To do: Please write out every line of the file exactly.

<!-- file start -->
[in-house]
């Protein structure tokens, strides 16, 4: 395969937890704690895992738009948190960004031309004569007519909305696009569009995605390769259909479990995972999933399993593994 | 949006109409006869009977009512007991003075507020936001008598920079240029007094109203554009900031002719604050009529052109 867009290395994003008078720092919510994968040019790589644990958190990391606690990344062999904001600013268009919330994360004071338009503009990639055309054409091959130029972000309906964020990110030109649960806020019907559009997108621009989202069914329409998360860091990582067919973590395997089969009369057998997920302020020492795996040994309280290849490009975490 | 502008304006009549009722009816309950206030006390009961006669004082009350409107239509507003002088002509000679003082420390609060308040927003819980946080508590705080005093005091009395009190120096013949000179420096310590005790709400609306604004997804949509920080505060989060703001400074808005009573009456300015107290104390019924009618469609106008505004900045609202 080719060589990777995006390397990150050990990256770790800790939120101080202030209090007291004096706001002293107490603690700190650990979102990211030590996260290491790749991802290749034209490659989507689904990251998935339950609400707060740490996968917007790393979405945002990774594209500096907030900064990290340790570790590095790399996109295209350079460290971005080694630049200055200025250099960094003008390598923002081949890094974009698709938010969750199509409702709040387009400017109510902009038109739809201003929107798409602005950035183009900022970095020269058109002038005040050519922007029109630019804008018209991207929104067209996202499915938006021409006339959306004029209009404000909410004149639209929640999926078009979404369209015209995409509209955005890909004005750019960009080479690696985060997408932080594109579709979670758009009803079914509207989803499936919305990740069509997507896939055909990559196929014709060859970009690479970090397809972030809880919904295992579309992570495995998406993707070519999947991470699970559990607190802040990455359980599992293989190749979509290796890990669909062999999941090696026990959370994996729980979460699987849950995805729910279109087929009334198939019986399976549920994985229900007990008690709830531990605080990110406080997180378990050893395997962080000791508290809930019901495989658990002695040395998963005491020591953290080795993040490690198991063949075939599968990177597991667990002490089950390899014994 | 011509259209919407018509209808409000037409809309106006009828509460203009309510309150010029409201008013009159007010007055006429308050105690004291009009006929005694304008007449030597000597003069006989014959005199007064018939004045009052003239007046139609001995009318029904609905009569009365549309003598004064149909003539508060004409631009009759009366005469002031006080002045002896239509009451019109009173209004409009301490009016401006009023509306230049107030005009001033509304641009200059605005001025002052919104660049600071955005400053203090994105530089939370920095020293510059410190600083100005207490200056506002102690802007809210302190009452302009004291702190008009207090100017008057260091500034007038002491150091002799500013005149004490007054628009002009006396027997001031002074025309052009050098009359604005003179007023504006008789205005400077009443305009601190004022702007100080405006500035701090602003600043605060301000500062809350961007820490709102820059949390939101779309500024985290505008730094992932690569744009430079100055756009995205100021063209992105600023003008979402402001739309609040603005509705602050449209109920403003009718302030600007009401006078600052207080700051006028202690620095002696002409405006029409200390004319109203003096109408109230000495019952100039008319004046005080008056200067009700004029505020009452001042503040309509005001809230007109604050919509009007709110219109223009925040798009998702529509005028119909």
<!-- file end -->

[in-house]
């Protein structure tokens, strides 16, 4: 395969937890704690895992738009948190960004031309004569007519909305696009569009995605390769259909479990995972999933399993593994 | 949006109409006869009977009512007991003075507020936001008598920079240029007094109203554009900031002719604050009529052109 867009290395994003008078720092919510994968040019790589644990958190990391606690990344062999904001600013268009919330994360004071338009503009990639055309054409091959130029972000309906964020990110030109649960806020019907559009997108621009989202069914329409998360860091990582067919973590395997089969009369057998997920302020020492795996040994309280290849490009975490 | 502008304006009549009722009816309950206030006390009961006669004082009350409107239509507003002088002509000679003082420390609060308040927003819980946080508590705080005093005091009395009190120096013949000179420096310590005790709400609306604004997804949509920080505060989060703001400074808005009573009456300015107290104390019924009618469609106008505004900045609202 080719060589990777995006390397990150050990990256770790800790939120101080202030209090007291004096706001002293107490603690700190650990979102990211030590996260290491790749991802290749034209490659989507689904990251998935339950609400707060740490996968917007790393979405945002990774594209500096907030900064990290340790570790590095790399996109295209350079460290971005080694630049200055200025250099960094003008390598923002081949890094974009698709938010969750199509409702709040387009400017109510902009038109739809201003929107798409602005950035183009900022970095020269058109002038005040050519922007029109630019804008018209991207929104067209996202499915938006021409006339959306004029209009404000909410004149639209929640999926078009979404369209015209995409509209955005890909004005750019960009080479690696985060997408932080594109579709979670758009009803079914509207989803499936919305990740069509997507896939055909990559196929014709060859970009690479970090397809972030809880919904295992579309992570495995998406993707070519999947991470699970559990607190802040990455359980599992293989190749979509290796890990669909062999999941090696026990959370994996729980979460699987849950995805729910279109087929009334198939019986399976549920994985229900007990008690709830531990605080990110406080997180378990050893395997962080000791508290809930019901495989658990002695040395998963005491020591953290080795993040490690198991063949075939599968990177597991667990002490089950390899014994 | 011509259209919407018509209808409000037409809309106006009828509460203009309510309150010029409201008013009159007010007055006429308050105690004291009009006929005694304008007449030597000597003069006989014959005199007064018939004045009052003239007046139609001995009318029904609905009569009365549309003598004064149909003539508060004409631009009759009366005469002031006080002045002896239509009451019109009173209004409009301490009016401006009023509306230049107030005009001033509304641009200059605005001025002052919104660049600071955005400053203090994105530089939370920095020293510059410190600083100005207490200056506002102690802007809210302190009452302009004291702190008009207090100017008057260091500034007038002491150091002799500013005149004490007054628009002009006396027997001031002074025309052009050098009359604005003179007023504006008789205005400077009443305009601190004022702007100080405006500035701090602003600043605060301000500062809350961007820490709102820059949390939101779309500024985290505008730094992932690569744009430079100055756009995205100021063209992105600023003008979402402001739309609040603005509705602050449209109920403003009718302030600007009401006078600052207080700051006028202690620095002696002409405006029409200390004319109203003096109408109230000495019952100039008319004046005080008056200067009700004029505020009452001042503040309509005001809230007109604050919509009007709110219109223009925040798009998702529509005028119909």